“Midnight in Paris” (2011) perfectly captures the human condition — specifically, how and why we seek consolation through art.
For those of you who haven’t watched the movie, “Midnight in Paris” is about a screenwriter named Gil (Owen Wilson) who visits Paris with his annoying fiancée (Rachel McAdams) and her family as he’s trying to finish his debut novel. Beguiled by the city, one night, Gil stumbles upon a magical car one night that takes him back to the 1920s — allowing him to meet his literary heroes, from Picasso to Hemingway. Overjoyed by nostalgia and creativity, he slowly starts drifting away from the present and ultimately ends up staying in Paris and calling off his engagement.
Now, I’m neither a screenwriter nor a person who has time traveled to 1920s Paris. But I understand the way Gil feels and why he seeks comfort in the past. And I’d like to believe that I’m not the only one. Let me explain.
Gil reminds me of the Lost Generation: those who returned to America with a hopeless view of the world after seeing horrendous death and destruction in World War I. Soldiers returned to an America that was more interested in materialism and social status than the complexities of the human struggle. Shortly put, America had become an emotionally barren wasteland.
These men didn’t need suits or mansions. They needed consolation. So, they traveled to Paris — a city overflowing with art and philosophy. There, they came to terms with their pain and alienation through art. A generation of writers like Ernest Hemingway and F. Scott Fitzgerald (among many others) were part of this Lost Generation.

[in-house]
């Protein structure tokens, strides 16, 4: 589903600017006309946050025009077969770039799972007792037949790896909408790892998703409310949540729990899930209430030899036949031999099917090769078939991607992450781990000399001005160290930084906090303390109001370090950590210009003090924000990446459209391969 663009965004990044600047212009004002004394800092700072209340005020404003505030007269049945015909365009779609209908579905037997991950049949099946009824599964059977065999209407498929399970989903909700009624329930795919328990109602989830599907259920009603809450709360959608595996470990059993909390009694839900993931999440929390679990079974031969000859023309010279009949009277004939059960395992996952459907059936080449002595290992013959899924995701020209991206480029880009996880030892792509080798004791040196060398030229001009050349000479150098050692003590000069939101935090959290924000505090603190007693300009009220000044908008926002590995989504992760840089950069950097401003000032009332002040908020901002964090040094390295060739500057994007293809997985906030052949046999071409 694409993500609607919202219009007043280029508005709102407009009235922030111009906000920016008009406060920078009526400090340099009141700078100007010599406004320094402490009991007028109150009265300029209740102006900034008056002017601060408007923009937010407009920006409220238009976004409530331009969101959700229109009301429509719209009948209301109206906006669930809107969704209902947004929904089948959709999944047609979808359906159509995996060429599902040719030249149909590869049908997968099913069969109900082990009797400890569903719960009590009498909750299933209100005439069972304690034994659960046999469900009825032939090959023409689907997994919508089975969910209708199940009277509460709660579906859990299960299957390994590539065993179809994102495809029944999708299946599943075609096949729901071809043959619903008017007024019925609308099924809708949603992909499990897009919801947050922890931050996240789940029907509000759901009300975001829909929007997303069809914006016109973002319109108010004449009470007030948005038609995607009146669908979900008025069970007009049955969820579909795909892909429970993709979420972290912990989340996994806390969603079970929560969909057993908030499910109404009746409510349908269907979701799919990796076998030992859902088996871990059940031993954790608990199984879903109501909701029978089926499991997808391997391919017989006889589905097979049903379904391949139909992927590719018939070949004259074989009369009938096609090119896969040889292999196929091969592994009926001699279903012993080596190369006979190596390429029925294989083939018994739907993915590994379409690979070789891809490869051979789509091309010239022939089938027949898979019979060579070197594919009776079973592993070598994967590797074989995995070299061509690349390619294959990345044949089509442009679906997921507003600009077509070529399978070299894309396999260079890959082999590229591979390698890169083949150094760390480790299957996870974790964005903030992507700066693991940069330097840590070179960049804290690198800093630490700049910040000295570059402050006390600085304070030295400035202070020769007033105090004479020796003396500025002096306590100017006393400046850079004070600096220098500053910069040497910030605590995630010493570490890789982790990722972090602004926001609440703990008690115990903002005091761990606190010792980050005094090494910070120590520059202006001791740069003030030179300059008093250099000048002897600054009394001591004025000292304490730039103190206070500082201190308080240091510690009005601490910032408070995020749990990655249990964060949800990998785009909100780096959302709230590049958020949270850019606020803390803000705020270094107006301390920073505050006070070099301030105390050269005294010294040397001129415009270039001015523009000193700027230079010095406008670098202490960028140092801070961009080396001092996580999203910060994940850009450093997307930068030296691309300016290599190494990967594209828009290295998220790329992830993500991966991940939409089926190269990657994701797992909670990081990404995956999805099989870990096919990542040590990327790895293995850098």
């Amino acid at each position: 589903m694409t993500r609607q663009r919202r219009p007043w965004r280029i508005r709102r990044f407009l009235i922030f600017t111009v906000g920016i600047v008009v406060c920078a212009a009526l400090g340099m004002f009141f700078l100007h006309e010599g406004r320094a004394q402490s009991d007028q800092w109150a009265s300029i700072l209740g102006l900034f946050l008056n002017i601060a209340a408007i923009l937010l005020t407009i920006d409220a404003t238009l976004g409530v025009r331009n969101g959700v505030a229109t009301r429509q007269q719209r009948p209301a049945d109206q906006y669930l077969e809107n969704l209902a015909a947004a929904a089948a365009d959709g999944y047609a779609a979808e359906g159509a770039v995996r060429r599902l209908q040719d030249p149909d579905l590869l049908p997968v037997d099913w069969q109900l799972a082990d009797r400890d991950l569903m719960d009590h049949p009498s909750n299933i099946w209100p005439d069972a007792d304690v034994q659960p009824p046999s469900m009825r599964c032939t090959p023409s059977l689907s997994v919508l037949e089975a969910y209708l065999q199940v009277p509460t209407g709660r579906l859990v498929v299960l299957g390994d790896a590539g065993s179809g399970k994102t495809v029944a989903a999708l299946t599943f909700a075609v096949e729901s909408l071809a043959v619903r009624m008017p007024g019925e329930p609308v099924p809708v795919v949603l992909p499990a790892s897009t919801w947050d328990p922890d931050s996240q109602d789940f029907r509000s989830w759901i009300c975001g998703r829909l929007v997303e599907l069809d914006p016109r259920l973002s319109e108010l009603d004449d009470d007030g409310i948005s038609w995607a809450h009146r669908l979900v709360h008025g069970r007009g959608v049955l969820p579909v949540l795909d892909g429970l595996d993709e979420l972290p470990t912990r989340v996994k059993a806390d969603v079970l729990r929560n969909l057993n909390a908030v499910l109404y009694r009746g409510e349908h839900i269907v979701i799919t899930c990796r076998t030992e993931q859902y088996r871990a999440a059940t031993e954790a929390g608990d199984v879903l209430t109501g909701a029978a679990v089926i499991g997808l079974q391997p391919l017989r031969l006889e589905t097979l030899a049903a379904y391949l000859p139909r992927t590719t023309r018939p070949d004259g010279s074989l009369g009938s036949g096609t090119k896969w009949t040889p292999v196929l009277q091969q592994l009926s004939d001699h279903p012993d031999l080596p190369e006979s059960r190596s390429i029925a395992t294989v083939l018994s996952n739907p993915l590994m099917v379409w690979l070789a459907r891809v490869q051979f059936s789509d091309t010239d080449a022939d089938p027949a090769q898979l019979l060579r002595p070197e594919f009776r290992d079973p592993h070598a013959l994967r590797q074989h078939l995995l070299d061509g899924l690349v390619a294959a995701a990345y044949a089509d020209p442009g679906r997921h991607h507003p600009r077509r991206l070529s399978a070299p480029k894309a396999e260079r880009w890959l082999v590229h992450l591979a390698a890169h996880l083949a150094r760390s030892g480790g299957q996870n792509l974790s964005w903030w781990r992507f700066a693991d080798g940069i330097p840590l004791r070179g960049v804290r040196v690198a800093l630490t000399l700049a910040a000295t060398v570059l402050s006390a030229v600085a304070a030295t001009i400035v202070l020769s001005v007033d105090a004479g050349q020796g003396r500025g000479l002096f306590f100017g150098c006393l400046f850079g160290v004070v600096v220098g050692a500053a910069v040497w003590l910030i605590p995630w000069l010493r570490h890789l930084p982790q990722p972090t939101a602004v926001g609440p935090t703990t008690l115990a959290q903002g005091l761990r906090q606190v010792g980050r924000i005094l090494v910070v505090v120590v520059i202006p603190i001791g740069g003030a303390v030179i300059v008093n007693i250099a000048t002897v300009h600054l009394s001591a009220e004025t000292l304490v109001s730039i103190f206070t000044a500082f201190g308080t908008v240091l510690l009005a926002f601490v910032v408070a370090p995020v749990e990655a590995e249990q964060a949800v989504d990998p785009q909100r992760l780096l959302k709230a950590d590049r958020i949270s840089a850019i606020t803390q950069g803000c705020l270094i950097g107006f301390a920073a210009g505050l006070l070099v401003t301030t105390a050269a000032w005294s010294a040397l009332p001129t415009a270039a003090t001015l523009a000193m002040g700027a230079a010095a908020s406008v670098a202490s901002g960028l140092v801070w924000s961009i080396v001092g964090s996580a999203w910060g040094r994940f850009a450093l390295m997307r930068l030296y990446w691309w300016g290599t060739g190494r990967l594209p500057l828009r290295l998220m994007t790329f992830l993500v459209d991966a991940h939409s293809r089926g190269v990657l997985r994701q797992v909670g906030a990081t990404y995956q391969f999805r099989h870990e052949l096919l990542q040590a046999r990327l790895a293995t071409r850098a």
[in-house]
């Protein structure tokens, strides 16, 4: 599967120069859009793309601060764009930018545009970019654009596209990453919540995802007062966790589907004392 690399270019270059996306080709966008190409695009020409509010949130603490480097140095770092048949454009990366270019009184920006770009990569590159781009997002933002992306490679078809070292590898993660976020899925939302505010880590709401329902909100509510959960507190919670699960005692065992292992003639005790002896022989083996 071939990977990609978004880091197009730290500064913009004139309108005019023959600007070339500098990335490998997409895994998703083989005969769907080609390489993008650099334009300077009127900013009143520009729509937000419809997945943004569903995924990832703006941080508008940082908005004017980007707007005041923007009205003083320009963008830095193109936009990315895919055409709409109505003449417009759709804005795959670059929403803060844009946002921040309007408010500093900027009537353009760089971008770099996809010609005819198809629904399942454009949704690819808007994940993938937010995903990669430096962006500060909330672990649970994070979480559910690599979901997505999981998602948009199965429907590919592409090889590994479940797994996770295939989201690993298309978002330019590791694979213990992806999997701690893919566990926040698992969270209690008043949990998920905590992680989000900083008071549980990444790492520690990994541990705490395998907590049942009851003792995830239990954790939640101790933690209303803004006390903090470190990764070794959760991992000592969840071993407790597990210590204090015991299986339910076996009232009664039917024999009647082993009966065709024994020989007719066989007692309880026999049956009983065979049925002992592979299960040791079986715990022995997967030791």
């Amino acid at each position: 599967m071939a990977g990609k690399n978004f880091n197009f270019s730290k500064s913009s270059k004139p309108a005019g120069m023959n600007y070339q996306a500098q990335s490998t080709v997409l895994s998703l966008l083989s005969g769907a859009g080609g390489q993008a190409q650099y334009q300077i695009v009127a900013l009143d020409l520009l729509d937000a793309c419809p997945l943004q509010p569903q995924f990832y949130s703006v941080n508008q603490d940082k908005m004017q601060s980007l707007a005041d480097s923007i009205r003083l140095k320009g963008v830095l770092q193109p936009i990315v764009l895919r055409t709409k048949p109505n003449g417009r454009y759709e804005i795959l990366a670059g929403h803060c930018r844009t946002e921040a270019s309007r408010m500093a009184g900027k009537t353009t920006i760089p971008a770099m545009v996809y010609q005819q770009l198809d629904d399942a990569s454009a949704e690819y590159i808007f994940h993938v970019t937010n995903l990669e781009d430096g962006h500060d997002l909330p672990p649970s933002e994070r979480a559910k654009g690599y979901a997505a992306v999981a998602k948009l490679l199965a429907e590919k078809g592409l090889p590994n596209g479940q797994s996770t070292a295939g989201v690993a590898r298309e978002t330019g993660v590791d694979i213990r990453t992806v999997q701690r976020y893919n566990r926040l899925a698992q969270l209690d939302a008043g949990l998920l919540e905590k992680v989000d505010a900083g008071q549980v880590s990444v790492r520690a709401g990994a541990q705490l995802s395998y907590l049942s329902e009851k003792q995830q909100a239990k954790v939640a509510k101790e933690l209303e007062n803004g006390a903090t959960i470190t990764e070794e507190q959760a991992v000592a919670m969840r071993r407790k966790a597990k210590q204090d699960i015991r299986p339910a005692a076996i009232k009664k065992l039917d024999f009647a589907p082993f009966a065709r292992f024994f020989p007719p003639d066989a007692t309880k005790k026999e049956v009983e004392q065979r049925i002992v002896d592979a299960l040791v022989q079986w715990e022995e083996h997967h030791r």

As a creative, Gil, too, finds himself in love with the culture and the history of Paris. His fianceé? Not so much. She’s more focused on luxury boutiques and pseudo-intellectual friendships. When she puts Gil down for his view of the past and wanting to be a novelist, Gil often feels alienated. He yearns for the age of Paris when writers and artists were free to express themselves, a quality he believes is absent in today’s culture. He’s emotionally numb and oblivious to the present.
So, when that car from the 1920s picks him up at midnight and takes him to the period of the Lost Generation, he finally feels at home. For the first time, he can freely ask existential questions and critique art. He no longer feels alone in the world. And over time, he realizes that he feels alienated in the present not because “the times have changed” but because he’s surrounded by the shallow, inauthentic world of materialism — not the art or those who appreciate it like he does.
In essence, this movie is not just an allegory for what happened to the Lost Generation. It’s about what happens to human beings, in general, when the world surrounding us seems hollow and meaningless. It’s about our inherent urge to create or experience art made by others to find comfort — comfort in knowing that we’re not alone.